ADDRESS OF JOHN PAUL II
Saturday, 29 May 1999
Distinguished Academic Authorities and Teachers,
1. I am pleased to welcome you on the occasion of the 15th anniversary of the Athenaeum of the Holy Cross, which received the title of Pontifical University last 15 July. Thank you for your visit! I cordially greet each of you, dear professors, young university students and administrative and technical staff. In particular I thank the Grand Chancellor, Archbishop Javier Echevarría, Prelate of Opus Dei, for his kind words on everyone's behalf.
The purpose of your university, born of the apostolic zeal of Bl. Josemaría Escrivá, is to seek and promote the truth with intellectual honesty and respect for Revelation. As such, it knows it is at the service of the Church, called in our time to a more courageous missionary effort in view of the third millennium.
2. I note with appreciation that in response to a particular need of the contemporary world, that of using one's professional competence and ecclesial sense to bring the world of public opinion and the modern mass media to an ever better understanding of the riches that flow from the Church's life, your university has planned for a Faculty of Institutional Social Communications with the task of providing specific training for people who will be able to collaborate with the Bishops, the Episcopal Conferences and other ecclesial institutions in transmitting correct information about the Church through the media of social communication. This initiative takes into account the current needs of communications. I ardently hope that your efforts will encourage the spread and inculturation of the Gospel, the Good News of authentic liberation, at every level of social and civil life.
I would also like to recall that the Higher Institute of Religious Studies at the Apollinare, created years ago with great foresight by Cardinal Pietro Palazzini, has become part of your university. With its special extension courses, your structure offers the opportunity for academic and ecclesial formation to those who are responsible for teaching religion in schools, for catechesis in parishes and for other forms of apostolate.
3. Your university's coat of arms uses a design of Bl. Josemaría Escrivá and recalls the meaning of your work. Its central element is a Greek cross whose arms end in arrowheads. It looks as if the Cross is extended in every direction, reaching out to embrace humanity and the whole universe. Next to the Cross we read the words Iesus Christus, Deus Homo. What a meaningful synthesis of the orientation of your teaching and research! The Cross is the supreme revelation of the mystery of the incarnate Word, perfectus Deus, perfectus homo (cf. Creed Quicumque). In his ineffable love, the crucified Christ reveals in a striking way the Father's infinite mercy for human beings in all ages.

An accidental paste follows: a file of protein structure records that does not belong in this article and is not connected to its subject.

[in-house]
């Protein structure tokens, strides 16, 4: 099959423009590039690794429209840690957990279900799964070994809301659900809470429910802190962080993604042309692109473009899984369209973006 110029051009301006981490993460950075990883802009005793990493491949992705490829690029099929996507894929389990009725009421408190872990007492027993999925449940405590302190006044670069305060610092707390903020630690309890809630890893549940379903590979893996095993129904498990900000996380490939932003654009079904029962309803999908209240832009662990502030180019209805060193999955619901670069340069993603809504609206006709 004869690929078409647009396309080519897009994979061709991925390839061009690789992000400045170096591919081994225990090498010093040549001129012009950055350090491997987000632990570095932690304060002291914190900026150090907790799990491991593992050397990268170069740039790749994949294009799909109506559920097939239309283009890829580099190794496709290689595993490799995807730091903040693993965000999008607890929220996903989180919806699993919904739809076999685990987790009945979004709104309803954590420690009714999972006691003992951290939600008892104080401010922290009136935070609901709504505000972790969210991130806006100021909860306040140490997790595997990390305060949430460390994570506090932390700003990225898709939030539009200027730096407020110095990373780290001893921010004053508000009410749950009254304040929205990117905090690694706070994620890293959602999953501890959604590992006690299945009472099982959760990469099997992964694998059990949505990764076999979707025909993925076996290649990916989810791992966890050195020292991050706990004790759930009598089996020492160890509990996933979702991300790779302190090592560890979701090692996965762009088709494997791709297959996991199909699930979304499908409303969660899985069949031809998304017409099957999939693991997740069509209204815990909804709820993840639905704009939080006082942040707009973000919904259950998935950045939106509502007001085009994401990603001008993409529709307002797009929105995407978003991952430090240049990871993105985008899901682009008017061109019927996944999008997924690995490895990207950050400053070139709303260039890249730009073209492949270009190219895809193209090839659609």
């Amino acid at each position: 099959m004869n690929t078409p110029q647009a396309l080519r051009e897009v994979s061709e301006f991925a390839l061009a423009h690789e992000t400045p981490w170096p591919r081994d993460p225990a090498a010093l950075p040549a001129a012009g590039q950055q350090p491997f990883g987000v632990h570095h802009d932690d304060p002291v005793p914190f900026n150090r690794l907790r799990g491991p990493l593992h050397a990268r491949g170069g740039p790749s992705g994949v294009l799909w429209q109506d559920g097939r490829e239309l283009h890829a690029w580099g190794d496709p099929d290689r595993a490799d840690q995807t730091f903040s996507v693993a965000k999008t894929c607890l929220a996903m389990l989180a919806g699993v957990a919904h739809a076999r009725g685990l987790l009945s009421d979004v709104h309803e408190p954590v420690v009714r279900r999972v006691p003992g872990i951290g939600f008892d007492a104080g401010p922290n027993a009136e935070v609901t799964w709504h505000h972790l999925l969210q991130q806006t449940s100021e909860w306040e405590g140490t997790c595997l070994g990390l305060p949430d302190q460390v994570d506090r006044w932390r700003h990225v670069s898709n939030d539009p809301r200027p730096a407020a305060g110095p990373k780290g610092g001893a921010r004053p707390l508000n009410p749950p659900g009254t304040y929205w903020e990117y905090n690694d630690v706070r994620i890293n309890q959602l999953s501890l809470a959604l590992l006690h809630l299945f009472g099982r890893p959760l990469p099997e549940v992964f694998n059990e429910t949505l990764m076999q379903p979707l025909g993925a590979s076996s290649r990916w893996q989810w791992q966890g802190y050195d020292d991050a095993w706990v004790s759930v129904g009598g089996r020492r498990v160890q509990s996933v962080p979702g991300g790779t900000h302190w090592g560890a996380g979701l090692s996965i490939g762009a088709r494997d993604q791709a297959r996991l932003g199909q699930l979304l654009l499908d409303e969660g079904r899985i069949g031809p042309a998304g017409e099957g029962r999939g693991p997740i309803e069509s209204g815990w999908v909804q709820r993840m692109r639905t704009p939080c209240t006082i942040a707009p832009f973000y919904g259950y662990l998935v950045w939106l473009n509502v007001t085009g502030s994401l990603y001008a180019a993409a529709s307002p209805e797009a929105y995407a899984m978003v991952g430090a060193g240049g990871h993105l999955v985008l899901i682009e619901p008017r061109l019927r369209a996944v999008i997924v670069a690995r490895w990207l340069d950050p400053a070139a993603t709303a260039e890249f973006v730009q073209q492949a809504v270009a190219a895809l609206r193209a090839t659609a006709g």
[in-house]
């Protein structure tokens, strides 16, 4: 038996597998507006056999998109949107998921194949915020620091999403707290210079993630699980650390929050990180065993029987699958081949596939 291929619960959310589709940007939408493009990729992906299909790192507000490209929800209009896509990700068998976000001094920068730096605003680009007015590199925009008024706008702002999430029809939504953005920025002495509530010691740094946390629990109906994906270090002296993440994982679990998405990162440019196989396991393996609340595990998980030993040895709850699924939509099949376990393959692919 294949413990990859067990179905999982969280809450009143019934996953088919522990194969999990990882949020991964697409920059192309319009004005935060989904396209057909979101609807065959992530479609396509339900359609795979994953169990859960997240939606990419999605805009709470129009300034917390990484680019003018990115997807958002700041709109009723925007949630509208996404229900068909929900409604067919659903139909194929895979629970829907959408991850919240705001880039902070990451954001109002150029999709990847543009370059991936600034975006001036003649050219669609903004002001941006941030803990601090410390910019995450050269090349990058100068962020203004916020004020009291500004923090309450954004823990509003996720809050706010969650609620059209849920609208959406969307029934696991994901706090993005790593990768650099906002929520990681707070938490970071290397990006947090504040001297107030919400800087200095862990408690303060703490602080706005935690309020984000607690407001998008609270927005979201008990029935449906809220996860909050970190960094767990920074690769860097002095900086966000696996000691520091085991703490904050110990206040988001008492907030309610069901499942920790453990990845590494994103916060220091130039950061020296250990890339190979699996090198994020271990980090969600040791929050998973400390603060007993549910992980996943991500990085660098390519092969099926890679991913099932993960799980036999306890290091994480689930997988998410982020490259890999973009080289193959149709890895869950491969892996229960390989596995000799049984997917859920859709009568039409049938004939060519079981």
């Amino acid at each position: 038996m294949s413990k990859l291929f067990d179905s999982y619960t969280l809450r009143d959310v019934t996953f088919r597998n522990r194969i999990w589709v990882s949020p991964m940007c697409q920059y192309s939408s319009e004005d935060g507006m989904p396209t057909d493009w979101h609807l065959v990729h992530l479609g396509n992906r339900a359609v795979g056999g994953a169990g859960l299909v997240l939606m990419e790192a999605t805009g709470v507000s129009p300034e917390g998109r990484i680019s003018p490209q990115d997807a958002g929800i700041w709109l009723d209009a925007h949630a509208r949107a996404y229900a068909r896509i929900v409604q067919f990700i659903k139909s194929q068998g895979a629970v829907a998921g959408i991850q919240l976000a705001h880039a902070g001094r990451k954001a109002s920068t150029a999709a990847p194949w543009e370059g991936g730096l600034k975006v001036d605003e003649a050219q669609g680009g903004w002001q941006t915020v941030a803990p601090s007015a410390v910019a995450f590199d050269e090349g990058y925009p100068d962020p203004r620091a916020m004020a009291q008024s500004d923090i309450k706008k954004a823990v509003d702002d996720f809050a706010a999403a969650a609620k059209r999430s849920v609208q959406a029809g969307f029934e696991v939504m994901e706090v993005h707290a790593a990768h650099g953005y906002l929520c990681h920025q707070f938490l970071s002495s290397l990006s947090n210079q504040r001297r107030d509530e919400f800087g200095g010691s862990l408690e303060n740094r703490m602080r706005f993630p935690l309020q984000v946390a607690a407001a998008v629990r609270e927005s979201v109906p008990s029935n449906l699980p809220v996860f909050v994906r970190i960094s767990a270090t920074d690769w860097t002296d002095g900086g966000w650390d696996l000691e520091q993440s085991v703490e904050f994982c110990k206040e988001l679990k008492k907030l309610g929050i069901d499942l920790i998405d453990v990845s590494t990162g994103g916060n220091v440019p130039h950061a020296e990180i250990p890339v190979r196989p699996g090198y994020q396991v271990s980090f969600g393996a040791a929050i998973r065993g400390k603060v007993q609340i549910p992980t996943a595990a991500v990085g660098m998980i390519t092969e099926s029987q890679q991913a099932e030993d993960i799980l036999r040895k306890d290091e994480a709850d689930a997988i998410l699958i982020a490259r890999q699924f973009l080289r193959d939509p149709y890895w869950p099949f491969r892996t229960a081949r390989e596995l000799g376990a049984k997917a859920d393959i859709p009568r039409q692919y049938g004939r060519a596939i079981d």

The wisdom of the Cross is a light that illumines the meaning of human life. St Augustine rightly speaks of the Cross as the chair of the divine Teacher: "Lignum illud ubi erant fixa membra morientis, etiam cathedra fuit magistri docentis" (In Ioann. Ev. 119, 2: CCL 36, 658). It is from this chair that we receive the sublime lesson of God's love for us. The limits of knowledge are paradoxically overcome by faith in the God-Man nailed to the Cross and raised by the Father. It is our duty not to forsake this chair. Only in this way will we find, as Bl. Josemaría Escrivá loved to repeat, "Lux in Cruce, gaudium in Cruce, requies in Cruce": the light, joy and peace which flow from the plan of salvation. Only by letting itself be immersed by the Holy Spirit in Christ's mystery, will theological thought be enlightened with wisdom and fully understand the meaning of the Cross, the path of human salvation, of the purification of heart and mind.
4. In these times when we are witnessing the fragmentation of knowledge and widespread distrust in reason's capacity for attaining truth, I thought it appropriate to publish the recent Encyclical Fides et ratio, a text to be studied particularly by those who work on faculties of the ecclesiastical disciplines. Like Veritatis splendor, with which it is logically connected, it offers fertile guidance for the work of those who are dedicated to the study of theology, the sacred sciences and philosophy. It is in Christ, God and Man, that the perfect harmony between nature and grace shines brightly. This marvellous balance has borne countless fruits of knowledge down the ages. The various branches of knowledge still need the light of theology, accompanied by a sapiential philosophy of genuinely metaphysical range.
Contemplation of the union of the human and the divine in Christ, particularly in the crucified Christ, will not fail to help you integrate the various fields of knowledge, to foster interdisciplinary study and to open you to the whole truth. In this task you will also find sound guidance in St Thomas Aquinas, in whose thinking "the demands of reason and the power of faith found the most elevated synthesis ever attained by human thought, for he could defend the radical newness introduced by Revelation without ever demeaning the venture proper to reason" (Fides et ratio, n. 78).
5. Dear friends, I encourage you to pursue the commitment you have made to deepening your knowledge of doctrine, a commitment enlivened by a constant yearning for holiness. May everyone who attends your university be helped to meet the challenges posed to faith by today's culture and society; may they be helped to be apostles of the new evangelization, docile to the Holy Spirit and faithful to the Church's Magisterium.
May Mary, Seat of Wisdom, protect you always and be the safe haven of all who devote their lives to the search for truth.
With these sentiments, I bless you wholeheartedly.
At the end of his address the Holy Father added extemporaneously:
Today, on the eve of the Holy Trinity, let us adore this mystery of our faith